Field Samples is a Q&A with aquatic researchers. Today Robin Rohwer, a graduate student studying microbial ecology in Trina McMahon’s lab will give a public talk at noon on what microbes are in our lakes and what it is they do. It’s the Center for Limnology’s weekly Wednesday seminar.
Who are you, where are you from, and how did you get here?
I’m a PhD student in the Environmental Chemistry and Technology Program. I’m in prof. Trina McMahon’s lab, where I study freshwater bacterial communities. My path to microbial ecology was winding. I studied biochemistry at Oberlin College, worked for a few years at a company developing dairy products, which is where I learned about next gen sequencing technology from a nutraceuticals trade magazine article talking about how probiotics were the fastest growing market share. As I read more about the the discoveries in the gut microbiome I started thinking about how metagenomics could be applied to the “black box” of microbial nutrient cycling in the environment. Turns out, lots of other people were thinking that too, so a bunch of applications later I ended up here, in the best lab to study it!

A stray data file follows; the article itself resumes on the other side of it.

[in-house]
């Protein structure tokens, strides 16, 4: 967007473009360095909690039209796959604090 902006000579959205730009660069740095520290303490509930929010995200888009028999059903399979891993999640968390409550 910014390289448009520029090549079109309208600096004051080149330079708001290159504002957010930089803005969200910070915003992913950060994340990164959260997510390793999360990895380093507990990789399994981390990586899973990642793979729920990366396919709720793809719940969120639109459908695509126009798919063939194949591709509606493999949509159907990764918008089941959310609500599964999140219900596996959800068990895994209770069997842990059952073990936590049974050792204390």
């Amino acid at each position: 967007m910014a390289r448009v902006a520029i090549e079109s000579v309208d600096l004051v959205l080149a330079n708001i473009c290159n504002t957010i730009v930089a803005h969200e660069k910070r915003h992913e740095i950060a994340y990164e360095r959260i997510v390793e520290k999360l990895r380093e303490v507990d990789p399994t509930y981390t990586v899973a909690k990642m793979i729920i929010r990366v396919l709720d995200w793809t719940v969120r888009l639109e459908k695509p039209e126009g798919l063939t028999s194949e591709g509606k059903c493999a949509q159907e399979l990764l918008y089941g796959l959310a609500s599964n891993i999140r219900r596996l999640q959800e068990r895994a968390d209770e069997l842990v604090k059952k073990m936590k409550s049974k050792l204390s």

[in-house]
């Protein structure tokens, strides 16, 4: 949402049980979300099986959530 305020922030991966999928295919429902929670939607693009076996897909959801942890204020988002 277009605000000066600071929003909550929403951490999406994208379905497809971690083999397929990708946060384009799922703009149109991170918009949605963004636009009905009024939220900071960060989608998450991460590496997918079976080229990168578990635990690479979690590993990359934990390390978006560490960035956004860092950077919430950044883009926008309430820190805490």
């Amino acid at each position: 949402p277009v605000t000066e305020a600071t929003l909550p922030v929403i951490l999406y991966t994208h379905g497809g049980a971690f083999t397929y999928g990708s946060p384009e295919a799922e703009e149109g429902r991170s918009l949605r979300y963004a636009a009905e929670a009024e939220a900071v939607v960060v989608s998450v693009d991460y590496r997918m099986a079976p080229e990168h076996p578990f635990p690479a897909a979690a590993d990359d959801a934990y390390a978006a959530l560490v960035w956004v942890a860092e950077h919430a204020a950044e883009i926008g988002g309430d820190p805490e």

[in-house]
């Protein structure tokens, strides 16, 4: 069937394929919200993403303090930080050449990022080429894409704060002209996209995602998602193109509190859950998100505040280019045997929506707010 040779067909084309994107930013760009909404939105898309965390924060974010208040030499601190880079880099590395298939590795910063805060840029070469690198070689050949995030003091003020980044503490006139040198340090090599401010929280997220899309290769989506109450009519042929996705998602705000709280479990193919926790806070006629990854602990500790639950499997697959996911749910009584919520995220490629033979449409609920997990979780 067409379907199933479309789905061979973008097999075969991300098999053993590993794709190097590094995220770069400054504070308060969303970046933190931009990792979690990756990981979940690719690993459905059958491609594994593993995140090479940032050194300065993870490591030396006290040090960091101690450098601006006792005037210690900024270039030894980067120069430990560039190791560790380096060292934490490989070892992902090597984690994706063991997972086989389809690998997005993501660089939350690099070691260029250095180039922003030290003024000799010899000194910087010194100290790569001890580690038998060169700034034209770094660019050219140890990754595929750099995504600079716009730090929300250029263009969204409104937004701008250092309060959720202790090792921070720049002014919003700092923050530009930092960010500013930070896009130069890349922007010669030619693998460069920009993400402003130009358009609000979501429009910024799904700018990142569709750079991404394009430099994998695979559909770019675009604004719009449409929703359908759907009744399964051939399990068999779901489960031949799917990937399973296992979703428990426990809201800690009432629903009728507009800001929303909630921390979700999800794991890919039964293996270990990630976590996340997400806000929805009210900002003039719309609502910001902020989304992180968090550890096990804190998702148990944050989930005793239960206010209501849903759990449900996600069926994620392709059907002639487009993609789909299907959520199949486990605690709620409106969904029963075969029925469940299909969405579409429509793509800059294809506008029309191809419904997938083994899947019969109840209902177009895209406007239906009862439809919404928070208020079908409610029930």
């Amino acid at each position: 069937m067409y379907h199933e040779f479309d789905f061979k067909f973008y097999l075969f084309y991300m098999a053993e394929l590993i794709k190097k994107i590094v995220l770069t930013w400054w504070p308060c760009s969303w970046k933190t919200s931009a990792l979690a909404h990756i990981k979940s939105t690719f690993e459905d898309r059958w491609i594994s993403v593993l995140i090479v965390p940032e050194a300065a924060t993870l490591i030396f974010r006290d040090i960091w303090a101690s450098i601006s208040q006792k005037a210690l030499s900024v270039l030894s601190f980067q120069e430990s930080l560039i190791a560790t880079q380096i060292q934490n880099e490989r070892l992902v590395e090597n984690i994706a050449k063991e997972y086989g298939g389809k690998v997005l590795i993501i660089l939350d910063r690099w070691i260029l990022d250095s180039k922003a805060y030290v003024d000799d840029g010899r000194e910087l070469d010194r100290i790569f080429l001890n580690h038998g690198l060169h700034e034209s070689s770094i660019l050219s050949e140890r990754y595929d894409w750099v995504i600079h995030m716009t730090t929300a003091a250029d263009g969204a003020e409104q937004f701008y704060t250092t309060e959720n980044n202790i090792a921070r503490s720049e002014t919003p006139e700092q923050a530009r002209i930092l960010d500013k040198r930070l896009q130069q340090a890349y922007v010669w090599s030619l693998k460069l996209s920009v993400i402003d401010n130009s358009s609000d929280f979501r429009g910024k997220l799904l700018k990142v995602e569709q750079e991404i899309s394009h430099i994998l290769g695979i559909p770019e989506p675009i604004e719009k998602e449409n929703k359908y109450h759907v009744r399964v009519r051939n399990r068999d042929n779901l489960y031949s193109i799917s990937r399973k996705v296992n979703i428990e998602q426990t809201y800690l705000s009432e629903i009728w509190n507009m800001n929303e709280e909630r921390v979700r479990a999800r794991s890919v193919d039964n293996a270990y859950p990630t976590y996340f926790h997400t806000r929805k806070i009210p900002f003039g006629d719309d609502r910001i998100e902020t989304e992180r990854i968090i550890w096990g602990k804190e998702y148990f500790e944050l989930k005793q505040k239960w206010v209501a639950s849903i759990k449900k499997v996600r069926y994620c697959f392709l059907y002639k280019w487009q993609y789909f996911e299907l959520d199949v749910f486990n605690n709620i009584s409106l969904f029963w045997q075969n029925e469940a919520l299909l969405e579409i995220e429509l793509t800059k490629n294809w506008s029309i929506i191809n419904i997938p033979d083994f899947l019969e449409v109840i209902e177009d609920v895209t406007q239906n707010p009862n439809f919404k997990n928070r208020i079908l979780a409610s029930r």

Why should someone not in the field of freshwater sciences care about your work?
Microbes are major players in lakes, and many are beneficial. They impact global warming by cycling carbon between carbon dioxide and the even more potent green house gas methane. Some microbes produce the methane, but others consume it. Understanding the net effect requires understanding the whole community of microbes, which is what I study. For another example, microbes also impact water quality. Cyanobacteria can form toxic blooms, but their abundance is modulated by other microbes in the take. I study the entire community of microbes to understand how this interplay results in positive or negative environmental outcomes.
Stop by room 102 in the Water Science and Engineering Lab today at noon for the talk. Or follow updates at #cflseminar!